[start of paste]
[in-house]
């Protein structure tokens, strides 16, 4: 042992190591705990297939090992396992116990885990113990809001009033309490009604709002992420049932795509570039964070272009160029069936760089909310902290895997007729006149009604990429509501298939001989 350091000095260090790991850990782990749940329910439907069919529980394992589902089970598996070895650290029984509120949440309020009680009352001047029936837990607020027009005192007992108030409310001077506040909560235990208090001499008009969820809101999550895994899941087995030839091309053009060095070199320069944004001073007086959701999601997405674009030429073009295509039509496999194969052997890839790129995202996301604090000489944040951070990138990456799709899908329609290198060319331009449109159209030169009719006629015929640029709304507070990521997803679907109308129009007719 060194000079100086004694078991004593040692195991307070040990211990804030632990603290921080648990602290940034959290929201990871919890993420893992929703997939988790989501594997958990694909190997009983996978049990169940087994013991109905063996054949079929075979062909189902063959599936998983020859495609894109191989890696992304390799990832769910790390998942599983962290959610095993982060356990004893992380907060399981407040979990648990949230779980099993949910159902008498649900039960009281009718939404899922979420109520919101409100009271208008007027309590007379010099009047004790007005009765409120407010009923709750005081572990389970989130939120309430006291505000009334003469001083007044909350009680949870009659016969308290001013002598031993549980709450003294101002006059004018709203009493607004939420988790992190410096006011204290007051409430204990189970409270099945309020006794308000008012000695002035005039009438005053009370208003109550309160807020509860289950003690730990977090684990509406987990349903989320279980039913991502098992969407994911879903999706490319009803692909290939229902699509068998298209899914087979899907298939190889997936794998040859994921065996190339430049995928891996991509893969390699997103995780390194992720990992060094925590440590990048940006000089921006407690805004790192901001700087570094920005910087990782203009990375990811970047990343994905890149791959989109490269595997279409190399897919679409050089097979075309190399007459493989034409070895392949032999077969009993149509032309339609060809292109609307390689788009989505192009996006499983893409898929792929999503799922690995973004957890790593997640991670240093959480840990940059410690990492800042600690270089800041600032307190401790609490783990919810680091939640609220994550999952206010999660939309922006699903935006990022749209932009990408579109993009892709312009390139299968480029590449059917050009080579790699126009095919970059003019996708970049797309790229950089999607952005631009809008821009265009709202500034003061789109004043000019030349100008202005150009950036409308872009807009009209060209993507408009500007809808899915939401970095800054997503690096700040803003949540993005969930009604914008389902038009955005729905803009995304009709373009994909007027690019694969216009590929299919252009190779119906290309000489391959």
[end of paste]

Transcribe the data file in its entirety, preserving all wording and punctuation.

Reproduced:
[in-house]
């Protein structure tokens, strides 16, 4: 042992190591705990297939090992396992116990885990113990809001009033309490009604709002992420049932795509570039964070272009160029069936760089909310902290895997007729006149009604990429509501298939001989 350091000095260090790991850990782990749940329910439907069919529980394992589902089970598996070895650290029984509120949440309020009680009352001047029936837990607020027009005192007992108030409310001077506040909560235990208090001499008009969820809101999550895994899941087995030839091309053009060095070199320069944004001073007086959701999601997405674009030429073009295509039509496999194969052997890839790129995202996301604090000489944040951070990138990456799709899908329609290198060319331009449109159209030169009719006629015929640029709304507070990521997803679907109308129009007719 060194000079100086004694078991004593040692195991307070040990211990804030632990603290921080648990602290940034959290929201990871919890993420893992929703997939988790989501594997958990694909190997009983996978049990169940087994013991109905063996054949079929075979062909189902063959599936998983020859495609894109191989890696992304390799990832769910790390998942599983962290959610095993982060356990004893992380907060399981407040979990648990949230779980099993949910159902008498649900039960009281009718939404899922979420109520919101409100009271208008007027309590007379010099009047004790007005009765409120407010009923709750005081572990389970989130939120309430006291505000009334003469001083007044909350009680949870009659016969308290001013002598031993549980709450003294101002006059004018709203009493607004939420988790992190410096006011204290007051409430204990189970409270099945309020006794308000008012000695002035005039009438005053009370208003109550309160807020509860289950003690730990977090684990509406987990349903989320279980039913991502098992969407994911879903999706490319009803692909290939229902699509068998298209899914087979899907298939190889997936794998040859994921065996190339430049995928891996991509893969390699997103995780390194992720990992060094925590440590990048940006000089921006407690805004790192901001700087570094920005910087990782203009990375990811970047990343994905890149791959989109490269595997279409190399897919679409050089097979075309190399007459493989034409070895392949032999077969009993149509032309339609060809292109609307390689788009989505192009996006499983893409898929792929999503799922690995973004957890790593997640991670240093959480840990940059410690990492800042600690270089800041600032307190401790609490783990919810680091939640609220994550999952206010999660939309922006699903935006990022749209932009990408579109993009892709312009390139299968480029590449059917050009080579790699126009095919970059003019996708970049797309790229950089999607952005631009809008821009265009709202500034003061789109004043000019030349100008202005150009950036409308872009807009009209060209993507408009500007809808899915939401970095800054997503690096700040803003949540993005969930009604914008389902038009955005729905803009995304009709373009994909007027690019694969216009590929299919252009190779119906290309000489391959």